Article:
THE twin scourges that afflict the modern world--Depression and War--are not altogether unrelated. Bad as the Treaty of Versailles was, a steady improvement in international political relations could have been expected had we had the vision and courage to stop the Great Depression dead in its tracks and to move forward to higher levels of real income and employment.
The war now afflicting, directly and indirectly, the entire world cannot be explained by overly simplified dogmas running in terms of competitive capitalism and imperialistic rivalries. But it has, nonetheless, an economic basis--the inability of the great industrial nations to provide full employment at rising standards of real income. The disastrous economic breakdown of the thirties let loose forces which have set the world in flames. The ultimate causes of the failure to achieve a world order in the political sphere must be sought in the facts of economic frustration.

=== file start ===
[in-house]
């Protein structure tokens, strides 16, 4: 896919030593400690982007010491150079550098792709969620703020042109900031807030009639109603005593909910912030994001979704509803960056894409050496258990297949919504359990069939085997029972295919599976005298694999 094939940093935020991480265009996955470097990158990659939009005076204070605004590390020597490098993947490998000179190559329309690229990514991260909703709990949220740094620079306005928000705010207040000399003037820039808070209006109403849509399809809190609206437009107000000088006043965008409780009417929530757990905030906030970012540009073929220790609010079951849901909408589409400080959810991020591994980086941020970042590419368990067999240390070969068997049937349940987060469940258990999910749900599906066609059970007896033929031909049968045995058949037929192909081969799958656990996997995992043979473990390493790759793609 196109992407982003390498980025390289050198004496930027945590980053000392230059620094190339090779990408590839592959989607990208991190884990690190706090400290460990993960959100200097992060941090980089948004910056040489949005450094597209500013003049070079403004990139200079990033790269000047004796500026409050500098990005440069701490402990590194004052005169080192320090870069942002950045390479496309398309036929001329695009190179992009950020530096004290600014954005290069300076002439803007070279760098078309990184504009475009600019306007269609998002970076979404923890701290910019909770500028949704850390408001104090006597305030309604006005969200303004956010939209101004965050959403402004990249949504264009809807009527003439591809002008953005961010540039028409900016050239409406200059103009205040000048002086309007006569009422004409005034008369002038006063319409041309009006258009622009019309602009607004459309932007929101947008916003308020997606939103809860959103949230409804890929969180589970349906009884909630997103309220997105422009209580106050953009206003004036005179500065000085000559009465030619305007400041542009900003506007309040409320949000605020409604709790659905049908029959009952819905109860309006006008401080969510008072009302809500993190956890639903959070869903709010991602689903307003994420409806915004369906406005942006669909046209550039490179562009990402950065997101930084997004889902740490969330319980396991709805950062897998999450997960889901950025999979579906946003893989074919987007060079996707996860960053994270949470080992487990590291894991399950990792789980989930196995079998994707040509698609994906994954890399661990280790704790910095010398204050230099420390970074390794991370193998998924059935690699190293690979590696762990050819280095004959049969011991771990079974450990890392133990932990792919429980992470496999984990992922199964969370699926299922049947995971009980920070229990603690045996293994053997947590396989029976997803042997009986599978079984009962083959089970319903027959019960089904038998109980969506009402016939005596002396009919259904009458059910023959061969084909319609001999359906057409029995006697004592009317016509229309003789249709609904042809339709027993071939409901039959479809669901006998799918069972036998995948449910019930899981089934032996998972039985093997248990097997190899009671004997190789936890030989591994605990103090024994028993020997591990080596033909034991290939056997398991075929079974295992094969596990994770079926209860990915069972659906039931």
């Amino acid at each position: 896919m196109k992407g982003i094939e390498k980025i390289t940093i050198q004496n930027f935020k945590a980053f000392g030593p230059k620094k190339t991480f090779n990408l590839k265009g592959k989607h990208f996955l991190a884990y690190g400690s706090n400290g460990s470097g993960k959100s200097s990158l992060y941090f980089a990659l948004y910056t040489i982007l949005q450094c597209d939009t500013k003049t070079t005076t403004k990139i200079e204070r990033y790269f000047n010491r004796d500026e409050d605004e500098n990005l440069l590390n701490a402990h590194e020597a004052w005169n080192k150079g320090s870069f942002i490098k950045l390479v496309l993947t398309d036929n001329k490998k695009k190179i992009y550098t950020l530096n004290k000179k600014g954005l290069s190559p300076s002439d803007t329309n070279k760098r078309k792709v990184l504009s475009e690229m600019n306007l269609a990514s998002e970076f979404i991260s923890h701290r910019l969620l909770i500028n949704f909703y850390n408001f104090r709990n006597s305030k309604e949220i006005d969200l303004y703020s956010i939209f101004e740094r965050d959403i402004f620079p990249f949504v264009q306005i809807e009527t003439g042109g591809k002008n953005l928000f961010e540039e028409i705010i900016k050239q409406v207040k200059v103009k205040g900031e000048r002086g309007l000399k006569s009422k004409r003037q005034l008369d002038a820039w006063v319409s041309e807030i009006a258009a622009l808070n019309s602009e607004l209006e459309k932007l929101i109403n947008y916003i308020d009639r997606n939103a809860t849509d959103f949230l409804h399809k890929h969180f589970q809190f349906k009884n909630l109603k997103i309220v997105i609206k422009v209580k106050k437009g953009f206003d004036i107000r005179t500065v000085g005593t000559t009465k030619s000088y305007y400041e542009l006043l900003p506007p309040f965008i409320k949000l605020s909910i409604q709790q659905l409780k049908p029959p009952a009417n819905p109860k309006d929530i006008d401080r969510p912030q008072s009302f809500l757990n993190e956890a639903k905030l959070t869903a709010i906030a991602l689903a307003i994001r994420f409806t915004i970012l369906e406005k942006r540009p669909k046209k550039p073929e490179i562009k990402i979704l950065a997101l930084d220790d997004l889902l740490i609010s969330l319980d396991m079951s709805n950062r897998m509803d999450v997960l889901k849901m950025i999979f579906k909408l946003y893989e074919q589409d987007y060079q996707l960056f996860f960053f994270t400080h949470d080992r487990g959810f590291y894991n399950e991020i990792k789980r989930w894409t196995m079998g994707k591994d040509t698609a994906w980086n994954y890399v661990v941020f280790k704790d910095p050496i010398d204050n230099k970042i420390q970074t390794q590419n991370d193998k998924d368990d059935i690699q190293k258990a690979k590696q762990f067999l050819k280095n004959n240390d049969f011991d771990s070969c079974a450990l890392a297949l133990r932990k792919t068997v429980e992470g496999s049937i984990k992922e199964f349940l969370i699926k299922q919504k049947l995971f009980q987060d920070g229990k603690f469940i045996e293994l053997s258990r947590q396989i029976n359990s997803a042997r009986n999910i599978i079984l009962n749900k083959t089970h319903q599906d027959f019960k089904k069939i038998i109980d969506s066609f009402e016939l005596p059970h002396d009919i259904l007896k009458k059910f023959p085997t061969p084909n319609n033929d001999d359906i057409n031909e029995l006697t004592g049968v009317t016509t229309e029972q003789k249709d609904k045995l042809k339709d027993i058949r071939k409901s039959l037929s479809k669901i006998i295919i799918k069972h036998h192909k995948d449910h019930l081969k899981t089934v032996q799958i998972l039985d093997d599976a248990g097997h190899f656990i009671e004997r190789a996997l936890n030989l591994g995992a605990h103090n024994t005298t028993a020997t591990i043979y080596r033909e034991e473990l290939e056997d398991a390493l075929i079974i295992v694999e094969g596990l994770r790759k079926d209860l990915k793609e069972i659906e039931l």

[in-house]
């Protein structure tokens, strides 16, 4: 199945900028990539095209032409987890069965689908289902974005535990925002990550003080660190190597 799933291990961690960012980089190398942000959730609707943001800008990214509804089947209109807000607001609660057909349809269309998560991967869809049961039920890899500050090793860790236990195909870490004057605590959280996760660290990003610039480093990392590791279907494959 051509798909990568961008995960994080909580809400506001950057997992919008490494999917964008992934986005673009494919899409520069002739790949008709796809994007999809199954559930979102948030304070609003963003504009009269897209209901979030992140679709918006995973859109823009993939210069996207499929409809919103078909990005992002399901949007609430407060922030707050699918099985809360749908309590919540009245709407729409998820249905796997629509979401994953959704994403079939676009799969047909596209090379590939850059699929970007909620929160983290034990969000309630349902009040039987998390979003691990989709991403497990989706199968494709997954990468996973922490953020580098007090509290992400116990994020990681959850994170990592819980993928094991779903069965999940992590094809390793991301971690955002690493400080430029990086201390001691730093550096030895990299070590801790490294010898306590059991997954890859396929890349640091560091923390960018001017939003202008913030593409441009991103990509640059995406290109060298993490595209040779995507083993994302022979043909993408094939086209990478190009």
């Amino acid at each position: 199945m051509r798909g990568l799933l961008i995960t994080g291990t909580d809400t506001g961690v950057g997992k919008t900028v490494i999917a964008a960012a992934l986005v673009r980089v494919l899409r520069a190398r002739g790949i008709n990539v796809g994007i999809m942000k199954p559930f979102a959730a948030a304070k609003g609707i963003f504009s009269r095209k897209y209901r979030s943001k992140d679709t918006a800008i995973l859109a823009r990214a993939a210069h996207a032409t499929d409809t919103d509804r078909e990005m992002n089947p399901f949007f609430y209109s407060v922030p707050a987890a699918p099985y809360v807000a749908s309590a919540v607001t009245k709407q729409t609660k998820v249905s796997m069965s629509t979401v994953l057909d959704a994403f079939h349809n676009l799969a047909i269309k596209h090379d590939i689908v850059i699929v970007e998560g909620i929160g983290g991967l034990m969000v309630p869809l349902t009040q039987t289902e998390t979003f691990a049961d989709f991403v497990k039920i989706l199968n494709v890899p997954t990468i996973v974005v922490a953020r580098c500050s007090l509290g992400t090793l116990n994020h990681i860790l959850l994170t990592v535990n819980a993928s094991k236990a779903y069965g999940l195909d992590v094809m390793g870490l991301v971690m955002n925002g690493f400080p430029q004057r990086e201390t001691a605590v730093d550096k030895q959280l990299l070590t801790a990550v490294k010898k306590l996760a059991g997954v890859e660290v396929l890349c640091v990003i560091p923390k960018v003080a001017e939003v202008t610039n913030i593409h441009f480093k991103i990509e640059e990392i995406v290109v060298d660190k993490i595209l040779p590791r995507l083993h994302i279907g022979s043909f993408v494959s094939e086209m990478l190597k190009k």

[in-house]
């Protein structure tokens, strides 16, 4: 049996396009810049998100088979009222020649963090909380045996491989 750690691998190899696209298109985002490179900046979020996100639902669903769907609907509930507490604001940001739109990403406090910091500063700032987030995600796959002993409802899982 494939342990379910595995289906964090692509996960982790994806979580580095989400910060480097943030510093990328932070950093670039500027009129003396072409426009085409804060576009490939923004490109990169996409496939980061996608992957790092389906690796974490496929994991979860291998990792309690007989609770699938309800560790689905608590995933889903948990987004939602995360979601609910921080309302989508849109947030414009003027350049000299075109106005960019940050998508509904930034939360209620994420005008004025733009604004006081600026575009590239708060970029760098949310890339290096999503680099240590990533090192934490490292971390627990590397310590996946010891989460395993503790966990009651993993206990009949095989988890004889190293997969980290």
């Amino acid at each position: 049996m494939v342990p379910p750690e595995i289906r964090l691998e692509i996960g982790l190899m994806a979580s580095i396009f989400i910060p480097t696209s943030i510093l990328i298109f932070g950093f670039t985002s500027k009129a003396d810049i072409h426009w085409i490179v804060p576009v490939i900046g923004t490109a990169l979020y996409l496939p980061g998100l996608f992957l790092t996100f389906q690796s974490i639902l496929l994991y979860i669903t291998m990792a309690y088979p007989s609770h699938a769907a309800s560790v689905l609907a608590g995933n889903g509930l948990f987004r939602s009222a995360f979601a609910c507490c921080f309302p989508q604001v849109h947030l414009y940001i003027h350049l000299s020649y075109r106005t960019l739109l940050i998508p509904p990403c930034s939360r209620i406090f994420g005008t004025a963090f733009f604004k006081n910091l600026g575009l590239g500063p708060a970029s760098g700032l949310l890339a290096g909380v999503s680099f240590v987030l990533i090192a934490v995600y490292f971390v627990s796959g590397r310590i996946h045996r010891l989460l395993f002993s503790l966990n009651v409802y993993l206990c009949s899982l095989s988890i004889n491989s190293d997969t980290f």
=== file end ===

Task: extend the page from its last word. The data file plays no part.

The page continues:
It is against the background of the past decade of economic and political futility that this book is written. It deals with the changing role of government, and particularly with fiscal policy as an instrument for regulating the national income and its distribution.
In June, 1939, it was my privilege to present a preliminary report on Fiscal Policy and Business Cycles to a conference of specialists in the fields indicated, called together under the